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Superior Vena Cava Syndrome

Reviewed 06/2018
 


BASICS

DESCRIPTION

  • Partial or complete obstruction of the superior vena cava (SVC) (1):

    • ~60% due to malignant causes

    • 20–40% thrombosis or nonmalignant causes

  • Usual course: acute; usually 2 to 4 weeks from...

DIAGNOSIS

SVC syndrome presents as a constellation of symptoms caused by the impairment of blood flow through the SVC to the right atrium. A variety of imaging techniques can be performed to confirm t...

TREATMENT

GENERAL MEASURES

  • Goal: Remove compression, relieve symptoms, and prevent complications (3,4)[C].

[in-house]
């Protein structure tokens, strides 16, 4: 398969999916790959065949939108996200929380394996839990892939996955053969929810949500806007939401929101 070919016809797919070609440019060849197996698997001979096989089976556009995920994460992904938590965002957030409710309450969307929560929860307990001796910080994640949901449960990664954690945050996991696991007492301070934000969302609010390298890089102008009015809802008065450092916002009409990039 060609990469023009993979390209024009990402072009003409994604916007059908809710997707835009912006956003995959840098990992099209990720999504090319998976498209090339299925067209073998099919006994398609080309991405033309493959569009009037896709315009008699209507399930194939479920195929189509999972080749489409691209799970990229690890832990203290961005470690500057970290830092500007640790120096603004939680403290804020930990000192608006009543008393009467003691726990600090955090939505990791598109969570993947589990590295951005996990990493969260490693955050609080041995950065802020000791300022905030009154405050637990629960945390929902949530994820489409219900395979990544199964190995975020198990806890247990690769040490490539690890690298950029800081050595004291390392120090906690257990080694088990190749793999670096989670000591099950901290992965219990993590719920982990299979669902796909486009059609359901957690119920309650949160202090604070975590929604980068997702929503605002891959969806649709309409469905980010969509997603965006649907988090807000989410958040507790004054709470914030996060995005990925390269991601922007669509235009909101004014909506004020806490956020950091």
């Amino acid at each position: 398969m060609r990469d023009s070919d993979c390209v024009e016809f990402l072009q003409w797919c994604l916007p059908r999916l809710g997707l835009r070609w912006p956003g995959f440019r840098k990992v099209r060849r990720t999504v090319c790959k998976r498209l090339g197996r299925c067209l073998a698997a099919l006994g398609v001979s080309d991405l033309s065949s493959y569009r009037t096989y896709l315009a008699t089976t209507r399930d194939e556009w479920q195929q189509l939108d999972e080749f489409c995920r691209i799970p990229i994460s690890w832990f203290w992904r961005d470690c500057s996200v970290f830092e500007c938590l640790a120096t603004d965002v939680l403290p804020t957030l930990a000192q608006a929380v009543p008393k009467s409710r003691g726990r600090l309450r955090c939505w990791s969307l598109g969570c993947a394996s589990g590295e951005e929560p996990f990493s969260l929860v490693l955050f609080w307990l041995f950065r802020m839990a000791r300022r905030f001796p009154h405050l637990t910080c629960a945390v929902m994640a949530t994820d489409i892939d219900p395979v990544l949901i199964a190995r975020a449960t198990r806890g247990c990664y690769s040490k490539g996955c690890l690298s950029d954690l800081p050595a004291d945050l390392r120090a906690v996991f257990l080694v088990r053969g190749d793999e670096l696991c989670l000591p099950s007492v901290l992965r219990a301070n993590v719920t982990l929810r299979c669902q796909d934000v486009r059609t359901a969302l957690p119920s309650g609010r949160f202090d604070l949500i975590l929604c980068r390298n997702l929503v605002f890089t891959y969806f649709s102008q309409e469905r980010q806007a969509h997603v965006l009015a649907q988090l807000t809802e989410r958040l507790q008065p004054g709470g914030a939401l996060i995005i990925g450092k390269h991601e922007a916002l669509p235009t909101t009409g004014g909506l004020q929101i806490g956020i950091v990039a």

• Radiotherapy mainly in non–small cell lung cancer and non-Hodgkin lymphoma

  • Neoadjuvant chemoradi...

ONGOING CARE

FOLLOW-UP RECOMMENDATIONS

  • Bed rest, elevate patient's head, and limit bending down to decrease the hydrostatic pressure.

  • SVC syndrome is often associated with terminal illness; discuss adva...

REFERENCES

1
Wilson LD, Detterbeck FC, Yahalom J. Clinical practice. Superior vena cava syndrome with malignant causes. N Engl J Med.  2007;356(18):1862–1869. [View Abstract on OvidMedline]
2
Yu JB,...

ADDITIONAL READING

  • Rice TW, Rodriguez RM, Light RW. The superior vena cava syndrome: clinical characteristics and evolving etiology. Medicine (Baltimore).  2006;85(1):37–42.

  • Wan JF, Bezjak A. Supe...

CODES

ICD10

I87.1 Compression of vein 

ICD9

459.2 Compression of vein 

SNOMED

63363004 Superior vena cava syndrome (disorder) 

CLINICAL PEARLS

  • Lung cancer is the leading cause of SVC syndrome; other malignant causes include lymphoma and metastatic breast and prostate cancer.

  • Percutaneous stenting can provide immediate relief (...

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